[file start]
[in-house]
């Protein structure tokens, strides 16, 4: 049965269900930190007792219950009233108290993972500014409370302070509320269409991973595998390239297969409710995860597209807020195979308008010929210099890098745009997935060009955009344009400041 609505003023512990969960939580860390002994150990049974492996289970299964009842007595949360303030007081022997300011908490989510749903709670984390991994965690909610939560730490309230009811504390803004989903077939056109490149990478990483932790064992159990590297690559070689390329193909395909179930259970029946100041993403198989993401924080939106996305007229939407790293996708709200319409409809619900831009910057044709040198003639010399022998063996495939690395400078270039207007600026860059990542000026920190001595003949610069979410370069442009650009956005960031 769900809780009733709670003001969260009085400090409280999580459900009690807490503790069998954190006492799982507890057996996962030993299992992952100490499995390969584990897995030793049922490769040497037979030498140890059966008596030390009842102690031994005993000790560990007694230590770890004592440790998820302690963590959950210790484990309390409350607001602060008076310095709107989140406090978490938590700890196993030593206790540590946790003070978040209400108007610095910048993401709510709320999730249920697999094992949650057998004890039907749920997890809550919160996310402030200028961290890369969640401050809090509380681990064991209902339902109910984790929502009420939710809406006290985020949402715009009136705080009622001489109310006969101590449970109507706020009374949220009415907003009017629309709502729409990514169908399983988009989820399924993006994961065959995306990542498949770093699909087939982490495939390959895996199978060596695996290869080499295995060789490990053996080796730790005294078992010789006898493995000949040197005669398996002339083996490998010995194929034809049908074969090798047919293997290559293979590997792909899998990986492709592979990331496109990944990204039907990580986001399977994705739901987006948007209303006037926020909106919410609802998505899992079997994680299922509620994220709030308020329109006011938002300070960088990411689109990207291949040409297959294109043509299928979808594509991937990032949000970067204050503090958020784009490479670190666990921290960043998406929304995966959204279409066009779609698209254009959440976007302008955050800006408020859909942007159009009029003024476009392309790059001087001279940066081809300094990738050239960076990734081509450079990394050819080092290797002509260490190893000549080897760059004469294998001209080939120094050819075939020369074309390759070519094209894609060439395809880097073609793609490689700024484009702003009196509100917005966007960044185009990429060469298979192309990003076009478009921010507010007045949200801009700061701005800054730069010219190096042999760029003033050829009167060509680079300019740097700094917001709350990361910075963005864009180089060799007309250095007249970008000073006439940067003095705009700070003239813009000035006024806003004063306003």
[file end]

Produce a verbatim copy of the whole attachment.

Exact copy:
[in-house]
């Protein structure tokens, strides 16, 4: 049965269900930190007792219950009233108290993972500014409370302070509320269409991973595998390239297969409710995860597209807020195979308008010929210099890098745009997935060009955009344009400041 609505003023512990969960939580860390002994150990049974492996289970299964009842007595949360303030007081022997300011908490989510749903709670984390991994965690909610939560730490309230009811504390803004989903077939056109490149990478990483932790064992159990590297690559070689390329193909395909179930259970029946100041993403198989993401924080939106996305007229939407790293996708709200319409409809619900831009910057044709040198003639010399022998063996495939690395400078270039207007600026860059990542000026920190001595003949610069979410370069442009650009956005960031 769900809780009733709670003001969260009085400090409280999580459900009690807490503790069998954190006492799982507890057996996962030993299992992952100490499995390969584990897995030793049922490769040497037979030498140890059966008596030390009842102690031994005993000790560990007694230590770890004592440790998820302690963590959950210790484990309390409350607001602060008076310095709107989140406090978490938590700890196993030593206790540590946790003070978040209400108007610095910048993401709510709320999730249920697999094992949650057998004890039907749920997890809550919160996310402030200028961290890369969640401050809090509380681990064991209902339902109910984790929502009420939710809406006290985020949402715009009136705080009622001489109310006969101590449970109507706020009374949220009415907003009017629309709502729409990514169908399983988009989820399924993006994961065959995306990542498949770093699909087939982490495939390959895996199978060596695996290869080499295995060789490990053996080796730790005294078992010789006898493995000949040197005669398996002339083996490998010995194929034809049908074969090798047919293997290559293979590997792909899998990986492709592979990331496109990944990204039907990580986001399977994705739901987006948007209303006037926020909106919410609802998505899992079997994680299922509620994220709030308020329109006011938002300070960088990411689109990207291949040409297959294109043509299928979808594509991937990032949000970067204050503090958020784009490479670190666990921290960043998406929304995966959204279409066009779609698209254009959440976007302008955050800006408020859909942007159009009029003024476009392309790059001087001279940066081809300094990738050239960076990734081509450079990394050819080092290797002509260490190893000549080897760059004469294998001209080939120094050819075939020369074309390759070519094209894609060439395809880097073609793609490689700024484009702003009196509100917005966007960044185009990429060469298979192309990003076009478009921010507010007045949200801009700061701005800054730069010219190096042999760029003033050829009167060509680079300019740097700094917001709350990361910075963005864009180089060799007309250095007249970008000073006439940067003095705009700070003239813009000035006024806003004063306003």